But as time went by and Lagos’s term came to an end, Bachelet’s popularity continued to increase. By late 2003, she was the most popular Concertación presidential hopeful, surpassing Alvear, who had remained on top of the list since 2000. In September of 2004, a month before the municipal elections, President Lagos reshuffled his cabinet and, given their presidential intentions, let Bachelet and Alvear go. They both campaigned heavily for Concertación municipal candidates and contributed to an overwhelming victory by the government coalition in October 2004. Soon after, Bachelet was proclaimed presidential candidate by the Socialist Party and the Partido por la Democracia (the second and third largest of the four-party Concertación coalition). Because Alvear was proclaimed by the Christian Democrats (the largest party in the Concertación) in January of 2005, presidential primaries were scheduled for July 31, 2005 to choose the coalition candidate. As Bachelet strengthened in the polls, Alvear opted to withdraw her candidacy in June 2005. For the first time in its history, the Concertación had a woman as its presidential candidate.
Because of Lagos’s superb performance and the overall economic success and political stability of the 16-year old Concertación government – and because the conservative parties overly identified with Pinochet’s authoritarian legacy during much of the 1990s, the Concertación easily won the 2005 election. With more than 51 percent of the vote, the center-left coalition secured its 12th consecutive electoral victory, a majority in the Chamber of Deputies and the Senate (comprised only of elected members for the first time since 1990). Bachelet obtained only 46 percent in the first round (the lowest for any Concertación presidential candidate since 1990). She came ahead of right-of-center candidate Sebastián Piñera (25.4 percent), conservative candidate Joaquín Lavín (23.2 percent) and Humanist-Communist Tomás Hirsch (5.4 percent). Because she is a woman (which scared some male voters away) and because she underplayed her proximity to Lagos, Bachelet was forced into a runoff against Piñera. She went on to obtain 53.5 percent of the vote to become the first woman to be elected President in Chile.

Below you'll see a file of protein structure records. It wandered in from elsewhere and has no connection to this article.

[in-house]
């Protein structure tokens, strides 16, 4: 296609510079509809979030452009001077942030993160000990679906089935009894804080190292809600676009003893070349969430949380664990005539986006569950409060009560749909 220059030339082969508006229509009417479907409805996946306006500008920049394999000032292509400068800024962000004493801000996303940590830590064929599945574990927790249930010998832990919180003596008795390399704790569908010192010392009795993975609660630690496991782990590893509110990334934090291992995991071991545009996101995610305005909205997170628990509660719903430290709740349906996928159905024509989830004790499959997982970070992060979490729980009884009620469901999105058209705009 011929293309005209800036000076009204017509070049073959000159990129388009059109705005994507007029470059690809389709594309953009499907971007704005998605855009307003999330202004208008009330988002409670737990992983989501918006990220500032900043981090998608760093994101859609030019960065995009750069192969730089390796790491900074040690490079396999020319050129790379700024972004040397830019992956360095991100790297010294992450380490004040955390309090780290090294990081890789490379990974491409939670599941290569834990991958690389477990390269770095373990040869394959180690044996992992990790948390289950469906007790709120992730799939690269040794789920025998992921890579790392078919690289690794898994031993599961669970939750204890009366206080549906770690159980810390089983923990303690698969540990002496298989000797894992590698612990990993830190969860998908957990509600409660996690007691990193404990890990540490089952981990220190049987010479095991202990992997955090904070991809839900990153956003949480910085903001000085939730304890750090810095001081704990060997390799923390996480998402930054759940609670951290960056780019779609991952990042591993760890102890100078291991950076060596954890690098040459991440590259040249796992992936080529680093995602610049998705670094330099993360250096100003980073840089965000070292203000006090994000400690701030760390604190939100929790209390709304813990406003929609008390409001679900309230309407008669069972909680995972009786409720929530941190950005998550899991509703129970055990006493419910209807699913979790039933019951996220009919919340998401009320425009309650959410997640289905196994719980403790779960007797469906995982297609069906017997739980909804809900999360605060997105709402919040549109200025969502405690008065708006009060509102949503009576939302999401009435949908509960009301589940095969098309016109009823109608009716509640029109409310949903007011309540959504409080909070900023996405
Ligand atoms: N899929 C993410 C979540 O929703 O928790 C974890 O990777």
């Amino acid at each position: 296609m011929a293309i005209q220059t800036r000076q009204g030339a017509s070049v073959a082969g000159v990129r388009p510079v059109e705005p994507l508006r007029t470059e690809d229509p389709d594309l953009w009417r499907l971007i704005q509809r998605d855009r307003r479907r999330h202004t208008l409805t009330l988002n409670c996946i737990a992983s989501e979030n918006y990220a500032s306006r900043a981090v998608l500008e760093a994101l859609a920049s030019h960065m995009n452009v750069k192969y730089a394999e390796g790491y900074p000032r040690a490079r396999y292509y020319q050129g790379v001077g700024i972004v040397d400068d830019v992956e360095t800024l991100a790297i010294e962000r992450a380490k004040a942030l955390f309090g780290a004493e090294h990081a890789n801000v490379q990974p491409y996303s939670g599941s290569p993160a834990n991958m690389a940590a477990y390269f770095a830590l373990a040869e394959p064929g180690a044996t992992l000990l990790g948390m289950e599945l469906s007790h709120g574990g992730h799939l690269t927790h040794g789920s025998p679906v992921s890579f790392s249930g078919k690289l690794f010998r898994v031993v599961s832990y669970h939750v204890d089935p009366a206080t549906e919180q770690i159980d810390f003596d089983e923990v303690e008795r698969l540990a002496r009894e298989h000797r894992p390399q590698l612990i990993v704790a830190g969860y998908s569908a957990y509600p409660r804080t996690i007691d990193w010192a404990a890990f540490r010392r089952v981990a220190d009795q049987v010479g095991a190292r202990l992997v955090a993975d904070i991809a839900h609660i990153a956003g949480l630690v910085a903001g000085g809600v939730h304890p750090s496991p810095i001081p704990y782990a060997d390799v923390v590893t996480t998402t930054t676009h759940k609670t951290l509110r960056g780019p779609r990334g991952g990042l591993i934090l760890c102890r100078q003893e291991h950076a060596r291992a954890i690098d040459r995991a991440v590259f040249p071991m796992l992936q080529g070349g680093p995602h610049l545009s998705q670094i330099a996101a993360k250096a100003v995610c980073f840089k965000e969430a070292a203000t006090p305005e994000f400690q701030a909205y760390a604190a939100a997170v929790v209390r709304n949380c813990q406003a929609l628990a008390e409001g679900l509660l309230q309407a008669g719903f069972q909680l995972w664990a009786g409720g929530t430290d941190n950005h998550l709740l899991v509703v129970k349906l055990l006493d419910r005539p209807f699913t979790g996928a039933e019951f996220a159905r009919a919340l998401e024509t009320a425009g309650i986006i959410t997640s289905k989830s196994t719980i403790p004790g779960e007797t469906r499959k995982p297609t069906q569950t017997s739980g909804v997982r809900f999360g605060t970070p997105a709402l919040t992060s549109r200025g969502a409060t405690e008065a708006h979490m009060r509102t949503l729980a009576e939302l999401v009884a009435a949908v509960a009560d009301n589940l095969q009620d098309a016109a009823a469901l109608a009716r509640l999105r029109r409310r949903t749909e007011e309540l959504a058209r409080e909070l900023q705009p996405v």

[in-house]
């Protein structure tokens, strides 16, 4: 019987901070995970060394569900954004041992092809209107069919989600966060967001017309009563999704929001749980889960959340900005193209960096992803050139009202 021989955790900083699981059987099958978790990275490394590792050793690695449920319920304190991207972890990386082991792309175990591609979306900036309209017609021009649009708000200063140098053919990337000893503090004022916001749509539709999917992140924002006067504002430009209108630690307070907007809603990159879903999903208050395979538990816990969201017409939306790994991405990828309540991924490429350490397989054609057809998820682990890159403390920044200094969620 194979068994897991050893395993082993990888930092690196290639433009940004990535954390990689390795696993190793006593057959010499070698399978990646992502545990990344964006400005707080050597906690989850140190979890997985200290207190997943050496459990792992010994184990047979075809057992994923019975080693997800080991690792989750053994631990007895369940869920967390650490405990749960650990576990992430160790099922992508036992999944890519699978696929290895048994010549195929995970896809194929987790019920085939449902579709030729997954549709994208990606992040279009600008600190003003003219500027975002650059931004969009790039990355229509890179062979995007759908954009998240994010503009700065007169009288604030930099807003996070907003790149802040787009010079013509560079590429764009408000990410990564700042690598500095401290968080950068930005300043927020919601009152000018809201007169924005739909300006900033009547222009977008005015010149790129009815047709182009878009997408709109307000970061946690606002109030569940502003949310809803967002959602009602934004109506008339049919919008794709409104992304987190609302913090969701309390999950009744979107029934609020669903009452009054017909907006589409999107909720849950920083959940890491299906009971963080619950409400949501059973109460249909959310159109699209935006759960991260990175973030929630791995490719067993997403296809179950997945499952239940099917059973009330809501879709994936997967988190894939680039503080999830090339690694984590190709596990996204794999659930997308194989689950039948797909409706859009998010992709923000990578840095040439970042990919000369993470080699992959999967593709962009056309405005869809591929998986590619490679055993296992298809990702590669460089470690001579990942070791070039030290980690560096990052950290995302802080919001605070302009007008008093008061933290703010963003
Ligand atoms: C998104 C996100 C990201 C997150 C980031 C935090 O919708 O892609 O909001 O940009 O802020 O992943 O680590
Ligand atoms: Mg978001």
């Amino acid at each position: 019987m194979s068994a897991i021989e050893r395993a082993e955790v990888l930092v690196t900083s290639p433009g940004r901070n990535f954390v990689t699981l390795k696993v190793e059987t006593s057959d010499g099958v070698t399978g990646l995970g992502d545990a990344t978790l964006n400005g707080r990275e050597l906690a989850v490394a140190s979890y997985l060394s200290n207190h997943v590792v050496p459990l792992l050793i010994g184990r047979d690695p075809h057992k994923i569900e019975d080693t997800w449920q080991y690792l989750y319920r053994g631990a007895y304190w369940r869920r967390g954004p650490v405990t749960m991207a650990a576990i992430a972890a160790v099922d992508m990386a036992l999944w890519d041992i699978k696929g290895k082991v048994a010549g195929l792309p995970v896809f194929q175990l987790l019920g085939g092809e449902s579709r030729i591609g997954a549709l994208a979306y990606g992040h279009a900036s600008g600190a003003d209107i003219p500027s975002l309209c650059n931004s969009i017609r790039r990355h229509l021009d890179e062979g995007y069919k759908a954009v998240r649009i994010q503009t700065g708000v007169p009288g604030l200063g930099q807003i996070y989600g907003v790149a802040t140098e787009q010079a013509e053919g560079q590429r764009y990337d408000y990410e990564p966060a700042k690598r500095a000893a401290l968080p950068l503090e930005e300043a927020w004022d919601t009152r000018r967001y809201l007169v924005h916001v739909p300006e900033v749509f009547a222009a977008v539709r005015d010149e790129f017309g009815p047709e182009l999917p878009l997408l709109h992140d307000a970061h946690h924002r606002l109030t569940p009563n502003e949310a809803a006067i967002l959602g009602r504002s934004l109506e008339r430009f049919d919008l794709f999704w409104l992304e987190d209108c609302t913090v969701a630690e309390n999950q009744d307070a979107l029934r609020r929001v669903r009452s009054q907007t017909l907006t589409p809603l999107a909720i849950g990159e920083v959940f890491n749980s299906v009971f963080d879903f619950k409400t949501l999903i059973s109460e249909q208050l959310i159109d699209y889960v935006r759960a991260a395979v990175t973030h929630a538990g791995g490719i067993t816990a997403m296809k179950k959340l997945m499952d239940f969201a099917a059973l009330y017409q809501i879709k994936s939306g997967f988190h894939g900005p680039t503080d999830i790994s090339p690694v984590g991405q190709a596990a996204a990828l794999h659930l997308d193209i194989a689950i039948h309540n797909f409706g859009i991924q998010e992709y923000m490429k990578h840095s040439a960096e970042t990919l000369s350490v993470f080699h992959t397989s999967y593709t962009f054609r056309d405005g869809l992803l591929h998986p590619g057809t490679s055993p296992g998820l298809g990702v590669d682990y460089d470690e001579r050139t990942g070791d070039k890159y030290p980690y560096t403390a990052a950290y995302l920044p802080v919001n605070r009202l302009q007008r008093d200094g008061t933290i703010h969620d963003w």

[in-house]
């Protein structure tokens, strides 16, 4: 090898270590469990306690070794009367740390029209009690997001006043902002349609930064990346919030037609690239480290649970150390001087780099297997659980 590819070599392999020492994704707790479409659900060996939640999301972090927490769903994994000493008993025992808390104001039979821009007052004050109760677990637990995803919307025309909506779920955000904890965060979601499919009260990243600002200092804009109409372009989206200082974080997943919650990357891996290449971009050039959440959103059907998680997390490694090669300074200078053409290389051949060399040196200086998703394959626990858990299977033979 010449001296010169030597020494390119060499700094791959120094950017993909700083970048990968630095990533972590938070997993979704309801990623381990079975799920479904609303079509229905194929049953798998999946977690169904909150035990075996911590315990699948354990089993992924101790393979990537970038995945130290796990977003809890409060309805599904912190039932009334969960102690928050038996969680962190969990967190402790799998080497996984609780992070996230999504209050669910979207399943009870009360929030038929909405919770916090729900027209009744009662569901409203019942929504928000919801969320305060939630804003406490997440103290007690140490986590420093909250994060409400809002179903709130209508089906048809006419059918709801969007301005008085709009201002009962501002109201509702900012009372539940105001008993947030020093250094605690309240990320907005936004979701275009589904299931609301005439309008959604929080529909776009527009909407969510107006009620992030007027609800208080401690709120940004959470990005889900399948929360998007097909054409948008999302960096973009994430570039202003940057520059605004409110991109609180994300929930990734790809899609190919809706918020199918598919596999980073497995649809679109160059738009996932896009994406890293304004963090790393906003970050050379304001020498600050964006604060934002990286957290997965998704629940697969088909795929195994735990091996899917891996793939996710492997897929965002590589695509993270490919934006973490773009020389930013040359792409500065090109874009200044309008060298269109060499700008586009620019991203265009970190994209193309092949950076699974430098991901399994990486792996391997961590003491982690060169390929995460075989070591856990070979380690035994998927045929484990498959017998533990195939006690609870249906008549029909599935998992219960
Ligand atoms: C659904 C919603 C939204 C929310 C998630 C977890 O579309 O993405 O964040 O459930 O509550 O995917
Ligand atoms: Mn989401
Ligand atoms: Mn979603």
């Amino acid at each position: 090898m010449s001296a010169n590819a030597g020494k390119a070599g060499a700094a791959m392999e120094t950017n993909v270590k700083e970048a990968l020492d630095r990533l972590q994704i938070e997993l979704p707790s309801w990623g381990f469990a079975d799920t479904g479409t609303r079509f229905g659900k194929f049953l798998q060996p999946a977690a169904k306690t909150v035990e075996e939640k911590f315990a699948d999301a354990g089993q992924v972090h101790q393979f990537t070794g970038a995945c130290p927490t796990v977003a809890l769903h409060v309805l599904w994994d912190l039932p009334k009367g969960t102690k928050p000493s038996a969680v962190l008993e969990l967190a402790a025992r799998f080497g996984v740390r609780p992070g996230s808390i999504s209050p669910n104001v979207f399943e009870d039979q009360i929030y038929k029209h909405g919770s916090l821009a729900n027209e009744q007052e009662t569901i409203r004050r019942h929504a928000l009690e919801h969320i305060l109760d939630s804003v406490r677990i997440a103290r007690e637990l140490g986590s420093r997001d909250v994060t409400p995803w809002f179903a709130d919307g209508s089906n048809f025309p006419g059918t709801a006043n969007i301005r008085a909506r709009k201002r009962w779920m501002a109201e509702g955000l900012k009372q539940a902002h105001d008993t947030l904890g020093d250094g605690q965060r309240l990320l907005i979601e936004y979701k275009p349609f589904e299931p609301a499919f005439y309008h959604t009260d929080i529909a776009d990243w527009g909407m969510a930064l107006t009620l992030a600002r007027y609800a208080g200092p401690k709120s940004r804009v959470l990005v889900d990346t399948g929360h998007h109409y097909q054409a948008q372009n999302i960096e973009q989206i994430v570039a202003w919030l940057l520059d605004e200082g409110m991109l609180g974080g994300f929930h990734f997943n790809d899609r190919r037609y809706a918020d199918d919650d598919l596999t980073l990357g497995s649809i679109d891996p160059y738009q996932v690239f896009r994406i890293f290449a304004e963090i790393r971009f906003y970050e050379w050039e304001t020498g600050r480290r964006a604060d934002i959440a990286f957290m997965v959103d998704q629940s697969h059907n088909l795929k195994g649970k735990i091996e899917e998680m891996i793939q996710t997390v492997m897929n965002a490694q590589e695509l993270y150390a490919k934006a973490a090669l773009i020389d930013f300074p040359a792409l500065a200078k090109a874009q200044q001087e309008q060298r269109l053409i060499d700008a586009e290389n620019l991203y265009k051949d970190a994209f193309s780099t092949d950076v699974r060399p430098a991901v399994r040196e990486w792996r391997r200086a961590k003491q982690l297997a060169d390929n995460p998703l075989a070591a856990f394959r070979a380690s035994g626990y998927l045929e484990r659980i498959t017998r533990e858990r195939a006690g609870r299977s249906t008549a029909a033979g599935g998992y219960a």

Despite her electoral troubles, Bachelet successfully attracted voters who had historically been less inclined to support left-wing candidates. Men have historically supported the candidates of the center-left coalition more strongly than women (in Chile, votes are tallied separately by gender). If Augusto Pinochet obtained only 44 percent of the vote in the 1988 plebiscite that brought an end to his 17-year dictatorship, his support among women reached 47.5 percent. In all elections held since the return of democracy, conservative parties captured a higher share of women’s votes than the Concertación. In 1999, Lagos won the election with 51.3 percent in the runoff. But in the first round and the runoff conservative Joaquín Lavín got an absolute majority (50.6 percent and 51.4 percent respectively) among women. Lagos became president with a 54.3 percent among men and 48.7 percent among women voters in Chile. In 2005, Bachelet captured 47 percent among women (44.8 percent among men) in the first round. In the runoff, she won 53.3 percent among women and 53.7 percent among men. Because most of those—primarily men—who had supported the Humanist-Communist candidate in the first round (5.4 percent) voted for Bachelet in the runoff, she ended up collecting more votes among men. Yet her ability to attract many women voters constitutes a fertile ground for the Concertación’s electoral future. Although it is too early to tell, the electoral prospects of the center-left coalition in 2009 seem already very solid.
During her campaign, Bachelet promised that her government would be characterized by gender parity (an equal number of men and women in top posts). She also promised new faces (“nobody will have seconds,” she said). Her campaign sought to promote a bottom-up approach to complement a successful, yet distant, top-down model implemented by Concertación technocrats. “Just as medical treatments will not work if you fail to engage patients, the policies Concertación governments implement will work better if you promote participation, inclusion, and diversity,” she told me once during the campaign. Bottom-up to complement top-down seemed to be her motto during the electoral season. Although she did deliver on her promises of gender parity and new faces (10 of her 20 appointed ministers are women and only two have served as ministers in previous governments), the promise to adopt a more bottom-up approach to government might be more difficult to accomplish. Moreover, the idea of a citizens’ democracy might be counterintuitive in a political system such as Chile’s, based on stable and strong parties. Yet, as her victory had as much to do with change in style as with continuity in policies, Bachelet is determined to go beyond the Concertación’s celebrated successful but top-down social policies designed to reduce poverty and foster growth.
Bachelet has also embraced the long-term goal of reducing inequality. By promoting more participation and addressing inequalities beyond income and wealth—such as gender inequality—she might quell the structural determinants that feed income inequality. In so doing, she must be careful not to undermine some of the social structure and institutional equilibriums that have allowed Chile to advance in achieving economic growth, poverty reduction and democratic consolidation. Thus, even though her election does point to some differences and changes with regard to previous Concertación governments, Bachelet’s electoral victory in Chile is above all a loud ratification by Chileans of the road map that has made that southern nation the most successful economy in Latin America in the past 16 years and one of the most solid and plural democracies in the region
Patricio Navia is an adjunct assistant professor at the Center for Latin American and Caribbean Studies at New York University.